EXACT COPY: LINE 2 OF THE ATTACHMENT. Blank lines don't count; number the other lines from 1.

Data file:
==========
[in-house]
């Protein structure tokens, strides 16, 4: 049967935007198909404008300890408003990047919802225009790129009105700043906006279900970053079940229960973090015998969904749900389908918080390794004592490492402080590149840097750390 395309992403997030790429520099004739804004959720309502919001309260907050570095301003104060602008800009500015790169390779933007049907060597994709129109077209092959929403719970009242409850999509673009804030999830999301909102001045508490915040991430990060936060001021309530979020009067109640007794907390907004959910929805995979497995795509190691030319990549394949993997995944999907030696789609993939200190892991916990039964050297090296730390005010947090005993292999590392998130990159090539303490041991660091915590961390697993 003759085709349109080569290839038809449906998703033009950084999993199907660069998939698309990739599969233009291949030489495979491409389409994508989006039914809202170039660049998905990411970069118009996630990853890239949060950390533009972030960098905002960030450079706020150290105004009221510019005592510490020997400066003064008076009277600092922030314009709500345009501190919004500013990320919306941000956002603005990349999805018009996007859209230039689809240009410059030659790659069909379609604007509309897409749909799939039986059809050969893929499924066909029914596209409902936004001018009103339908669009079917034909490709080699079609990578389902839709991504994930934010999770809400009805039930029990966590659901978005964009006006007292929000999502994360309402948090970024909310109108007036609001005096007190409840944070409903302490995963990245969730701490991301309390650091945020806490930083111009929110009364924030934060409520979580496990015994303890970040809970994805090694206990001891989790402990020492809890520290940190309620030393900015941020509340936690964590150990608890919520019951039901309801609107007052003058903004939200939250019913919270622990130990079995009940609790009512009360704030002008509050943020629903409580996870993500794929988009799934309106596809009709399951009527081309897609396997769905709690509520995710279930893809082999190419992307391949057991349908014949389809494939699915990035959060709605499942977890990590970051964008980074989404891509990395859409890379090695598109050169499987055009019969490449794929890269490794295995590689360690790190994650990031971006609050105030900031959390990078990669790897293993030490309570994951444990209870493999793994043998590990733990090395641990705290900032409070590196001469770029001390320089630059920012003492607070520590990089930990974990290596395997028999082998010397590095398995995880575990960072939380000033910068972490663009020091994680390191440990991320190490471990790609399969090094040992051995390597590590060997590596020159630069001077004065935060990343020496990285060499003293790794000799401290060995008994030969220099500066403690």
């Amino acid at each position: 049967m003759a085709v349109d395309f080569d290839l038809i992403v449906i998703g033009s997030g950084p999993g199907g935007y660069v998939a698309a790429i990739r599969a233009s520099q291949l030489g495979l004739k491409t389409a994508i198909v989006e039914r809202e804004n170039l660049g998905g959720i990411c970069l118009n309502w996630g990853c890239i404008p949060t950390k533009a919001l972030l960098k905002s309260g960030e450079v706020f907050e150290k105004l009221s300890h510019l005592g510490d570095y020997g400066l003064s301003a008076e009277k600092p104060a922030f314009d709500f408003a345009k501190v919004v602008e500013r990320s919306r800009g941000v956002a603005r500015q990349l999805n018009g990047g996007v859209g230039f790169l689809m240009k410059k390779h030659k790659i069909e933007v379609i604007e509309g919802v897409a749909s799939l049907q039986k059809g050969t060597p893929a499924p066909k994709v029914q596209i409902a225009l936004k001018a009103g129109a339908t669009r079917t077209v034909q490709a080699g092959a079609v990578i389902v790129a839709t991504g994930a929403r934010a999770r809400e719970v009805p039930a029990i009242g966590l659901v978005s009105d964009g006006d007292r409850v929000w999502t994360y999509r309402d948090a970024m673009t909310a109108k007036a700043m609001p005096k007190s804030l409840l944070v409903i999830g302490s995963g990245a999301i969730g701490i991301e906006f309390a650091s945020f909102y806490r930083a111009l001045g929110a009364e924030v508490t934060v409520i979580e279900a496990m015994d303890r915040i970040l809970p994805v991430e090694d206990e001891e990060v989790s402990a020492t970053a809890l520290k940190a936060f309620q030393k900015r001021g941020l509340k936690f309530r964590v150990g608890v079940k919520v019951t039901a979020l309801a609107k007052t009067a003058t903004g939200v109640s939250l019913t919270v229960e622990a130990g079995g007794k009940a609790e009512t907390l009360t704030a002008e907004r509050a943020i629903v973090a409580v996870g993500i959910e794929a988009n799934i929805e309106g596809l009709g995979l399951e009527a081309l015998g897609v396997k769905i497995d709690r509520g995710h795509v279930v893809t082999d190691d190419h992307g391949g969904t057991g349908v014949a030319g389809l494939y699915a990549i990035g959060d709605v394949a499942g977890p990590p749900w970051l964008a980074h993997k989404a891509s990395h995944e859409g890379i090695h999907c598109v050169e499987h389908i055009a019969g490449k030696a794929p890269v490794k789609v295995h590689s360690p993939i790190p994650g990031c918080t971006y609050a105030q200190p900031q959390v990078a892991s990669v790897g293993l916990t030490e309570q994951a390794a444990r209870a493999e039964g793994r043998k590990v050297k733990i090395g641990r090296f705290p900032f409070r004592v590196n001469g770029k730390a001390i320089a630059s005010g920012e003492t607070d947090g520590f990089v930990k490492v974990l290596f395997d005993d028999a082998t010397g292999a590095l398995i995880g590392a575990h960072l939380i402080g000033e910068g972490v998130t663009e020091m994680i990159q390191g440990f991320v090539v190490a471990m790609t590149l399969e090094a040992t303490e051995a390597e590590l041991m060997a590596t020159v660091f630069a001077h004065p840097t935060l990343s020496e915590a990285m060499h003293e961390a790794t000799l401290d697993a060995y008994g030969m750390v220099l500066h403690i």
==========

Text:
């Protein structure tokens, strides 16, 4: 049967935007198909404008300890408003990047919802225009790129009105700043906006279900970053079940229960973090015998969904749900389908918080390794004592490492402080590149840097750390 395309992403997030790429520099004739804004959720309502919001309260907050570095301003104060602008800009500015790169390779933007049907060597994709129109077209092959929403719970009242409850999509673009804030999830999301909102001045508490915040991430990060936060001021309530979020009067109640007794907390907004959910929805995979497995795509190691030319990549394949993997995944999907030696789609993939200190892991916990039964050297090296730390005010947090005993292999590392998130990159090539303490041991660091915590961390697993 003759085709349109080569290839038809449906998703033009950084999993199907660069998939698309990739599969233009291949030489495979491409389409994508989006039914809202170039660049998905990411970069118009996630990853890239949060950390533009972030960098905002960030450079706020150290105004009221510019005592510490020997400066003064008076009277600092922030314009709500345009501190919004500013990320919306941000956002603005990349999805018009996007859209230039689809240009410059030659790659069909379609604007509309897409749909799939039986059809050969893929499924066909029914596209409902936004001018009103339908669009079917034909490709080699079609990578389902839709991504994930934010999770809400009805039930029990966590659901978005964009006006007292929000999502994360309402948090970024909310109108007036609001005096007190409840944070409903302490995963990245969730701490991301309390650091945020806490930083111009929110009364924030934060409520979580496990015994303890970040809970994805090694206990001891989790402990020492809890520290940190309620030393900015941020509340936690964590150990608890919520019951039901309801609107007052003058903004939200939250019913919270622990130990079995009940609790009512009360704030002008509050943020629903409580996870993500794929988009799934309106596809009709399951009527081309897609396997769905709690509520995710279930893809082999190419992307391949057991349908014949389809494939699915990035959060709605499942977890990590970051964008980074989404891509990395859409890379090695598109050169499987055009019969490449794929890269490794295995590689360690790190994650990031971006609050105030900031959390990078990669790897293993030490309570994951444990209870493999793994043998590990733990090395641990705290900032409070590196001469770029001390320089630059920012003492607070520590990089930990974990290596395997028999082998010397590095398995995880575990960072939380000033910068972490663009020091994680390191440990991320190490471990790609399969090094040992051995390597590590060997590596020159630069001077004065935060990343020496990285060499003293790794000799401290060995008994030969220099500066403690």